Menu prices run from less than $10 to more than $20, and every dinner meal comes with Catharine and crew’s homebaked breads.

Bakery boom

Rising customer demand has Catharine’s convection oven at full tilt these days.

“We don’t make our own bagels or English muffins, but everything else that can be possibly baked and that we serve, we do ourselves,” she says.

Three mainstay breads — whole wheat, French and cinnamon swirl — cover most orders for sandwiches and French toast as well as supplying the dinner menu and take-out counter. Specialty breads from the in-house bakery may include walnut, Parmesan herb, cinnamon raisin and an occasional multi-grain.

Save room for dessert: carrot cake, cheese cakes, bread pudding and pies like lemon cloud, chocolate cream and marionberry.

“I think the majority of our recipes — probably 90 percent — are developed just for the restaurant,” Catharine says.

Culinary calling

Since washing dishes at his dad’s restaurant as a kid, Tim had wanted a place of his own. He found a culinary soulmate in Catharine — in fact the pair met and fell in love while working at the Twin Inns restaurant in Carlsbad, Calif.

College degrees aside, Tim became a career chef while Catharine remained a baker at heart even during her career as a social worker.

Yet the couple still had to whip up enough nerve to buy Our Daily Bread, which already had been renovated into a bakery and smaller scale restaurant over the previous decade by former owner Rick DeAngelo.

“As Tim and I talked, we felt like what we were led to do is own a business — particularly a restaurant,” says Catharine. “That’s my story, so here we are.”

As are the kids.

Eldest daughter Tabitha, 26, bowed out of her University of Oregon studies in pre-med and dance to join the fold as catering and special events manager. Like Mom and Dad before her, she found romance at work, marrying affable waiter Marshall Eck about two years ago. “He married the boss,” she muses.

All the other Perkins siblings — Alexandra Wood, 24, Kasia Wood, 20 (they married brothers), Jesselyn, 19, and Joseph, 17 — also work at the restaurant to some degree. A family that works together stresses out together, but mom Catharine loves the “absolute blessing” of seeing her grown children nearly every day.

In a cozy little old church, nonetheless.

“It’s a wonderful building,” Catharine says. “I don’t know how to explain it, but I always have a good feeling being here.”

Good and wholesome, in fact.

Staff writer Kelly Fenley may be contacted at

Wednesday, July 29, 2009

Wedding at the Blue Rooster B and B

This summer we had the opportunity to cater a wedding at a new venue site for us - The Blue Rooster B and B in Lorane. The B and B is maintained and run by Nancy and sees quite a bit of traffic from King Estate which is just down the road. As one of the few B and Bs in the area, Nancy has quite the monopoly on wine tourists along Territorial HWY.

The grounds were gorgeous! Manicured lawns and flower beds. A large pond and backed by acres of trees with a view down the valley. A huge old barn with re-finish floors for events and several live birds nesting in the rafter. With her unique setting and low prices, Nancy always books out with weddings between Labor Day and Memorial Day and is, in fact, already booking into next year. With this venue site, the bride and groom are responsible for renting and bringing in EVERYTHING needed for their event. A nice thing Nancy does for the wedding party is rent the facility by the weekend not by the day. This cuts out the need for the wedding party to break everything down the night of the wedding or to be rushing around like crazy the day of setting up. Much less stressful.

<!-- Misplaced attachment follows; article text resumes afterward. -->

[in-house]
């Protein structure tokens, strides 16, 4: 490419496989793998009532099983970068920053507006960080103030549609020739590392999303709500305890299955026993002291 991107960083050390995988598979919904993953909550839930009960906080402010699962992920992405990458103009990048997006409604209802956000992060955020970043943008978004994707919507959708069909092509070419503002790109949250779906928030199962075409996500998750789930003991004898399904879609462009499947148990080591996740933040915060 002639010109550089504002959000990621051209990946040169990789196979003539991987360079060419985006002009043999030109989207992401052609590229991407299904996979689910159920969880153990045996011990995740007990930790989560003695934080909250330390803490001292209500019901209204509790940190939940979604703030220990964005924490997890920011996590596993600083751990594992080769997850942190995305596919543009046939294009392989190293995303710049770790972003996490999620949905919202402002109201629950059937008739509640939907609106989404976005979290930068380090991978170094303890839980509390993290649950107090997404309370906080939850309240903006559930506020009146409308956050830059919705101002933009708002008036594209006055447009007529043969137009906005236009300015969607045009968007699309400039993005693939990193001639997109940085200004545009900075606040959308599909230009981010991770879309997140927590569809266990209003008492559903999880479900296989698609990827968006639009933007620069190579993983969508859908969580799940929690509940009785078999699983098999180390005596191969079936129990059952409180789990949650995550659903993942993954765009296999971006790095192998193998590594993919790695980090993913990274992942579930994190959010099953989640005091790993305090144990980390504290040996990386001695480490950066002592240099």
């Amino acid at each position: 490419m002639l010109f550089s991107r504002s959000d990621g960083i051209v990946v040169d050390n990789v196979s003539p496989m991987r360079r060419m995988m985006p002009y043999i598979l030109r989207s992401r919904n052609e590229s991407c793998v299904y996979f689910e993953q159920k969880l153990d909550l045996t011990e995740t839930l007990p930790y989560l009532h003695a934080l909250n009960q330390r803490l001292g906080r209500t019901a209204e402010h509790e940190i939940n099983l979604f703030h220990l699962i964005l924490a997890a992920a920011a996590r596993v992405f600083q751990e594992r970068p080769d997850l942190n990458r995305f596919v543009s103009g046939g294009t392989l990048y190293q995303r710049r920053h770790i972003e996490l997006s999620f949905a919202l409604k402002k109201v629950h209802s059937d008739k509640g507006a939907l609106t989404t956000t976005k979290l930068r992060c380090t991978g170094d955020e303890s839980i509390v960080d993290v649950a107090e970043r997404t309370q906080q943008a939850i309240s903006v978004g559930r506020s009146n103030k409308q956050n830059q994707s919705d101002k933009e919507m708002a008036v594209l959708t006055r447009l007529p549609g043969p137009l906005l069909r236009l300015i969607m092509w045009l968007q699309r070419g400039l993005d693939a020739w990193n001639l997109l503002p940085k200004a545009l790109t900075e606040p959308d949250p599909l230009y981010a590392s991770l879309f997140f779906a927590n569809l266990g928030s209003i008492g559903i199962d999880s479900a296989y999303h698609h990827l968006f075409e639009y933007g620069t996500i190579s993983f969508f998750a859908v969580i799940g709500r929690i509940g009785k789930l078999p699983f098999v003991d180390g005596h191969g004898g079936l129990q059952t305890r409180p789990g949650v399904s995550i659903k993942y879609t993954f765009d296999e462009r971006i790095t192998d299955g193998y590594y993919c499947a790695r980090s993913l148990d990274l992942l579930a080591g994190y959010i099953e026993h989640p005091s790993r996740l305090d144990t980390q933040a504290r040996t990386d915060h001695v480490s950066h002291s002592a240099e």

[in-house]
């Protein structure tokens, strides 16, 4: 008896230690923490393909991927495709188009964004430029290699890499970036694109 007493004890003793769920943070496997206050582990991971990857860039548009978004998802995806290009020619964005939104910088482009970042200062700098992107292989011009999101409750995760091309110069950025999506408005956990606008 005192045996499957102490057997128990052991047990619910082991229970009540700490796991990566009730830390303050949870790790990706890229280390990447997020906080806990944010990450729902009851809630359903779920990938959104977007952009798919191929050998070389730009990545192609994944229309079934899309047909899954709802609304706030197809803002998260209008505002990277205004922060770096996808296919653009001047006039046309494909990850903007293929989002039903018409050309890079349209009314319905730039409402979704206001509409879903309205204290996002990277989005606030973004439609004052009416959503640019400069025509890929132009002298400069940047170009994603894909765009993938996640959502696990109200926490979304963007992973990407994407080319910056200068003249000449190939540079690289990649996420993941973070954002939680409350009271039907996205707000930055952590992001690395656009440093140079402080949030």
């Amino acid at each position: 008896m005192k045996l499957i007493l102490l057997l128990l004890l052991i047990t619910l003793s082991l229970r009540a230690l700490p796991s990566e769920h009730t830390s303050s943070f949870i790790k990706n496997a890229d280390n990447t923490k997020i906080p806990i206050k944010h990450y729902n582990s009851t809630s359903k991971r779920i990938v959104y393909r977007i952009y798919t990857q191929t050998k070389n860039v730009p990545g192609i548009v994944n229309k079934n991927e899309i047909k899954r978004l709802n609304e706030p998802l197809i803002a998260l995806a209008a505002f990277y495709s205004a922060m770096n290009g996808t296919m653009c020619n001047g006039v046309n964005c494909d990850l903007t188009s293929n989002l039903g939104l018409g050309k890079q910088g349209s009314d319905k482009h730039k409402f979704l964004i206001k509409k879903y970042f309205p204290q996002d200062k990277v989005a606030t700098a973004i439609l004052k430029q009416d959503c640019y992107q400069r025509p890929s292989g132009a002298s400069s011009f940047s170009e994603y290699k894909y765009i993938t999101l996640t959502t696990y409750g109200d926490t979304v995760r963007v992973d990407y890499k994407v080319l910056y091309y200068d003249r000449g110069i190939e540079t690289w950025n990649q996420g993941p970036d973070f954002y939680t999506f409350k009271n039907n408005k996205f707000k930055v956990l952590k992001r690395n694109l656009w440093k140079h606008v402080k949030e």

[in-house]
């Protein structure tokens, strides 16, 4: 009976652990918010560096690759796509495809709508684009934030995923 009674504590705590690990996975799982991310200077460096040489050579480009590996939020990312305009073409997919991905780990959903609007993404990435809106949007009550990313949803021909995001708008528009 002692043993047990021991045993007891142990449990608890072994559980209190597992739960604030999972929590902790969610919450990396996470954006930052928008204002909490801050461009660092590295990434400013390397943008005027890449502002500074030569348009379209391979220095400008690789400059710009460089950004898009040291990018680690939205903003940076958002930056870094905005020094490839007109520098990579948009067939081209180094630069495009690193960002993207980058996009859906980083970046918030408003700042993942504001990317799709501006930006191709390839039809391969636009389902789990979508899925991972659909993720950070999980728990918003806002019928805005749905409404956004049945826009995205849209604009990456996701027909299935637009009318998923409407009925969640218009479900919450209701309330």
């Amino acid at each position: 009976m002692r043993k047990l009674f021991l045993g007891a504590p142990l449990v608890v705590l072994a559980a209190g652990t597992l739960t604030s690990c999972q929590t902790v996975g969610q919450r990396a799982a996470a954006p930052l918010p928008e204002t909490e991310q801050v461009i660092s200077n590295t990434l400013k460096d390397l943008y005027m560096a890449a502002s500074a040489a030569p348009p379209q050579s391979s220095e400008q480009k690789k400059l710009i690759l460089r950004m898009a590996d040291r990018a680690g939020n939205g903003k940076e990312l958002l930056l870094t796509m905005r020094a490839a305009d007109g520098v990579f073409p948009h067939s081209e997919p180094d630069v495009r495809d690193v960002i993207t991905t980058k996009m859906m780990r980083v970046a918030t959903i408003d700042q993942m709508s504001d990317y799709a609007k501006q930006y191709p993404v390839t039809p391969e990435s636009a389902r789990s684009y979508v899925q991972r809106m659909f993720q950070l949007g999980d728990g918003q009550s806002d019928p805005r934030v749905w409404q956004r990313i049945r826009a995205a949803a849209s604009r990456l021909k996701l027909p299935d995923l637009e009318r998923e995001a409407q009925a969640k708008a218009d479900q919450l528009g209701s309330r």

Like all couples, this bride and groom were working within a very specific budget. Our initial consultation revolved around the different pieces of the reception and what I should / could do as the caterer and what they might look into doing themselves to save money. First up was the bar.

Alcohol is a huge expense for any event. This bride and groom decided they would be better served to hire an individual with an alcohol permit (as the site requires) and purchase the kinds and amounts of beverages they wanted themselves rather than doing it through the caterer (me!). There are pros and cons to doing this. The biggest plus is the potential money they saved by buying the alcohol themselves as they may know someone and get a good deal. With open bars, caterers charge by consumption and this charge is added to the final total on top of which gratuity is figured so they also saved a little there as well. In the end, I don't know how much money they actually saved paying a bartender separately and buying the alcohol themselves.

They chose to handle the rentals of china, tables, chairs, and linen themselves as well rather than go through me. Again, the only cost they saved here was the additional gratuity that would have been generated from a higher final total due to rental fees. If they picked up and returned all of the rental equipment themselves, they could have saved quite a bit of money as rental companies charge an arm and a leg for deliveries. It was a lot of work for members of the family and the wedding party to do on the wedding weekend though. By taking care of the rentals themselves, they also took responsibility of clean up and set up of all rental equipment. Not so, if the caterer handles the rentals.